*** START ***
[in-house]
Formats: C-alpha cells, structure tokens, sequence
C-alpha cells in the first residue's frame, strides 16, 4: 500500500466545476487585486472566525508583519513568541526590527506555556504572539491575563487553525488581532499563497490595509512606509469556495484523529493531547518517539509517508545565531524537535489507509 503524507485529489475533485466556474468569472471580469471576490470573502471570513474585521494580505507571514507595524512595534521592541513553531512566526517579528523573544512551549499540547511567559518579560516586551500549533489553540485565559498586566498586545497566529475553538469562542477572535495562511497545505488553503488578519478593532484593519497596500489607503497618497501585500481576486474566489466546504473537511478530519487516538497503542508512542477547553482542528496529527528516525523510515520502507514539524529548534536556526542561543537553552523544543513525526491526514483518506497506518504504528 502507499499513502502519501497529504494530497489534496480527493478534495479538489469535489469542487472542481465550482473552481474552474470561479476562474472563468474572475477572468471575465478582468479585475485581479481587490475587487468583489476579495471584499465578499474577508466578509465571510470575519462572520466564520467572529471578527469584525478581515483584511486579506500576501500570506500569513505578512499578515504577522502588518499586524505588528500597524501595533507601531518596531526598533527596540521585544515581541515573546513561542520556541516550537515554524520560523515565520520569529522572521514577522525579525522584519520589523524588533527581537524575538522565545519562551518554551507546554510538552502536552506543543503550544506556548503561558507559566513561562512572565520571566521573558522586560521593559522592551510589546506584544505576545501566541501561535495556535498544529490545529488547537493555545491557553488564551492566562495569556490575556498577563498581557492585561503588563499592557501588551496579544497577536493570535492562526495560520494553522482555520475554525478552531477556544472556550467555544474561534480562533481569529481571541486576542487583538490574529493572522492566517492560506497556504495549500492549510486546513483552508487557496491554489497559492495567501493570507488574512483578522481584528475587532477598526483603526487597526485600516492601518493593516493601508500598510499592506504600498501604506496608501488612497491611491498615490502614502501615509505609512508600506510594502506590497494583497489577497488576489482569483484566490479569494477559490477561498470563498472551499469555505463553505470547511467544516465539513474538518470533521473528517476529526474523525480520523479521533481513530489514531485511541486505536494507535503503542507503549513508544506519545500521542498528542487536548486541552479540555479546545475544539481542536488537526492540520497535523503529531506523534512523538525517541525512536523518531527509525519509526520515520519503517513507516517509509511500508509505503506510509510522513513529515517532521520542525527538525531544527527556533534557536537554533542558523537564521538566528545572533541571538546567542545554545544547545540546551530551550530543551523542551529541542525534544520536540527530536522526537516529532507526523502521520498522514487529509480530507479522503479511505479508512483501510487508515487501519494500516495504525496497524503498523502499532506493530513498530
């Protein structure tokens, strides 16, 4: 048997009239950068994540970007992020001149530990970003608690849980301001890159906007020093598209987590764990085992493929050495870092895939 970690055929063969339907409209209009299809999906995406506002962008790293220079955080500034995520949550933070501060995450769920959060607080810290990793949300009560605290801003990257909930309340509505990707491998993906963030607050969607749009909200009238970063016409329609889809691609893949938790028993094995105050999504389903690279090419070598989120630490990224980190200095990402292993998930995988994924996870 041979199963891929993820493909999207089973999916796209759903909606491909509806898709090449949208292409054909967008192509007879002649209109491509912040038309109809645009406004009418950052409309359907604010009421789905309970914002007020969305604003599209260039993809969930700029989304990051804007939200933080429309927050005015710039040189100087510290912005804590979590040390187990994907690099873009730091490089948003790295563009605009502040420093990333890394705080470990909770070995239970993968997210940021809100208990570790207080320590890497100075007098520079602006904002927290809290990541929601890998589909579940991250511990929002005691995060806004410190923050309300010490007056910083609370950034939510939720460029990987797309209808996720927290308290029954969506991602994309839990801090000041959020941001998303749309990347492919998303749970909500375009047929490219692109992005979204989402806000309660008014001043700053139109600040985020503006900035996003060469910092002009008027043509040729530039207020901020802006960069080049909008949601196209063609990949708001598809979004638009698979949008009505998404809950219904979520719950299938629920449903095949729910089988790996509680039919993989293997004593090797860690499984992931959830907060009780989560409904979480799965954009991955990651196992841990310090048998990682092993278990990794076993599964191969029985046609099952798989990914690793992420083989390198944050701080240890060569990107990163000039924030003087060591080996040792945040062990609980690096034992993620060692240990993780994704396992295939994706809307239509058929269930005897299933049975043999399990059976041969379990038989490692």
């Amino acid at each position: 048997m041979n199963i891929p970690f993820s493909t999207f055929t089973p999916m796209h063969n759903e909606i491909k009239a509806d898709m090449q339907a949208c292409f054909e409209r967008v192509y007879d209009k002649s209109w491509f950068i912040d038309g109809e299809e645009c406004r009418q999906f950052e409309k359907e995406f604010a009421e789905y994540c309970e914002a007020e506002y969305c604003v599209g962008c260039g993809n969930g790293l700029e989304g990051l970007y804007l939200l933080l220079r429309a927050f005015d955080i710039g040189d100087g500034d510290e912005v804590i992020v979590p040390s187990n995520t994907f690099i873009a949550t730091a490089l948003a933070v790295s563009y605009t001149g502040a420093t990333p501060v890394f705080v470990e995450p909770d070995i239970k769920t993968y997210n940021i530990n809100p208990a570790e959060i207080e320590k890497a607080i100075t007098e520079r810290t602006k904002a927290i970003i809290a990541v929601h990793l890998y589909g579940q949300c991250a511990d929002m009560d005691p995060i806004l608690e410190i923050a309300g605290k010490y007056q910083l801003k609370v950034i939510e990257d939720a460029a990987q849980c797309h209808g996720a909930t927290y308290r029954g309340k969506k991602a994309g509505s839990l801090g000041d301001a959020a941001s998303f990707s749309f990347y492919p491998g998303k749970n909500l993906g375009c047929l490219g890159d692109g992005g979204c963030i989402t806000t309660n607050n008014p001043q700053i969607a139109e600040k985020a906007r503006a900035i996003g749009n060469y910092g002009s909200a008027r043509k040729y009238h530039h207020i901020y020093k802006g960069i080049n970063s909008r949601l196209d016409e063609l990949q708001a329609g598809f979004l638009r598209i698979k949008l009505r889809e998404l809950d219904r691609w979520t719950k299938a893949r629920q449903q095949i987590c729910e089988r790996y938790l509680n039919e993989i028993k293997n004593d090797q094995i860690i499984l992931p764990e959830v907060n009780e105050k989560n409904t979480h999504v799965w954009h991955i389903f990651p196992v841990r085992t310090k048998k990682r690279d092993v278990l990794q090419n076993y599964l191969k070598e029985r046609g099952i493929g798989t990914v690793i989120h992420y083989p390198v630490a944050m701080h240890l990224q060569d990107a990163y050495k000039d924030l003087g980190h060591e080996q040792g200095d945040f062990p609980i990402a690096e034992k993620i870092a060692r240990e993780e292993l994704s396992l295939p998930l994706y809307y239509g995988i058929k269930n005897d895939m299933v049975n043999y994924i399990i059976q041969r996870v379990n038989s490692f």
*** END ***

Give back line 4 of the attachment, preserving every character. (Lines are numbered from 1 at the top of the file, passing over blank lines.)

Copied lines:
């Protein structure tokens, strides 16, 4: 048997009239950068994540970007992020001149530990970003608690849980301001890159906007020093598209987590764990085992493929050495870092895939 970690055929063969339907409209209009299809999906995406506002962008790293220079955080500034995520949550933070501060995450769920959060607080810290990793949300009560605290801003990257909930309340509505990707491998993906963030607050969607749009909200009238970063016409329609889809691609893949938790028993094995105050999504389903690279090419070598989120630490990224980190200095990402292993998930995988994924996870 041979199963891929993820493909999207089973999916796209759903909606491909509806898709090449949208292409054909967008192509007879002649209109491509912040038309109809645009406004009418950052409309359907604010009421789905309970914002007020969305604003599209260039993809969930700029989304990051804007939200933080429309927050005015710039040189100087510290912005804590979590040390187990994907690099873009730091490089948003790295563009605009502040420093990333890394705080470990909770070995239970993968997210940021809100208990570790207080320590890497100075007098520079602006904002927290809290990541929601890998589909579940991250511990929002005691995060806004410190923050309300010490007056910083609370950034939510939720460029990987797309209808996720927290308290029954969506991602994309839990801090000041959020941001998303749309990347492919998303749970909500375009047929490219692109992005979204989402806000309660008014001043700053139109600040985020503006900035996003060469910092002009008027043509040729530039207020901020802006960069080049909008949601196209063609990949708001598809979004638009698979949008009505998404809950219904979520719950299938629920449903095949729910089988790996509680039919993989293997004593090797860690499984992931959830907060009780989560409904979480799965954009991955990651196992841990310090048998990682092993278990990794076993599964191969029985046609099952798989990914690793992420083989390198944050701080240890060569990107990163000039924030003087060591080996040792945040062990609980690096034992993620060692240990993780994704396992295939994706809307239509058929269930005897299933049975043999399990059976041969379990038989490692």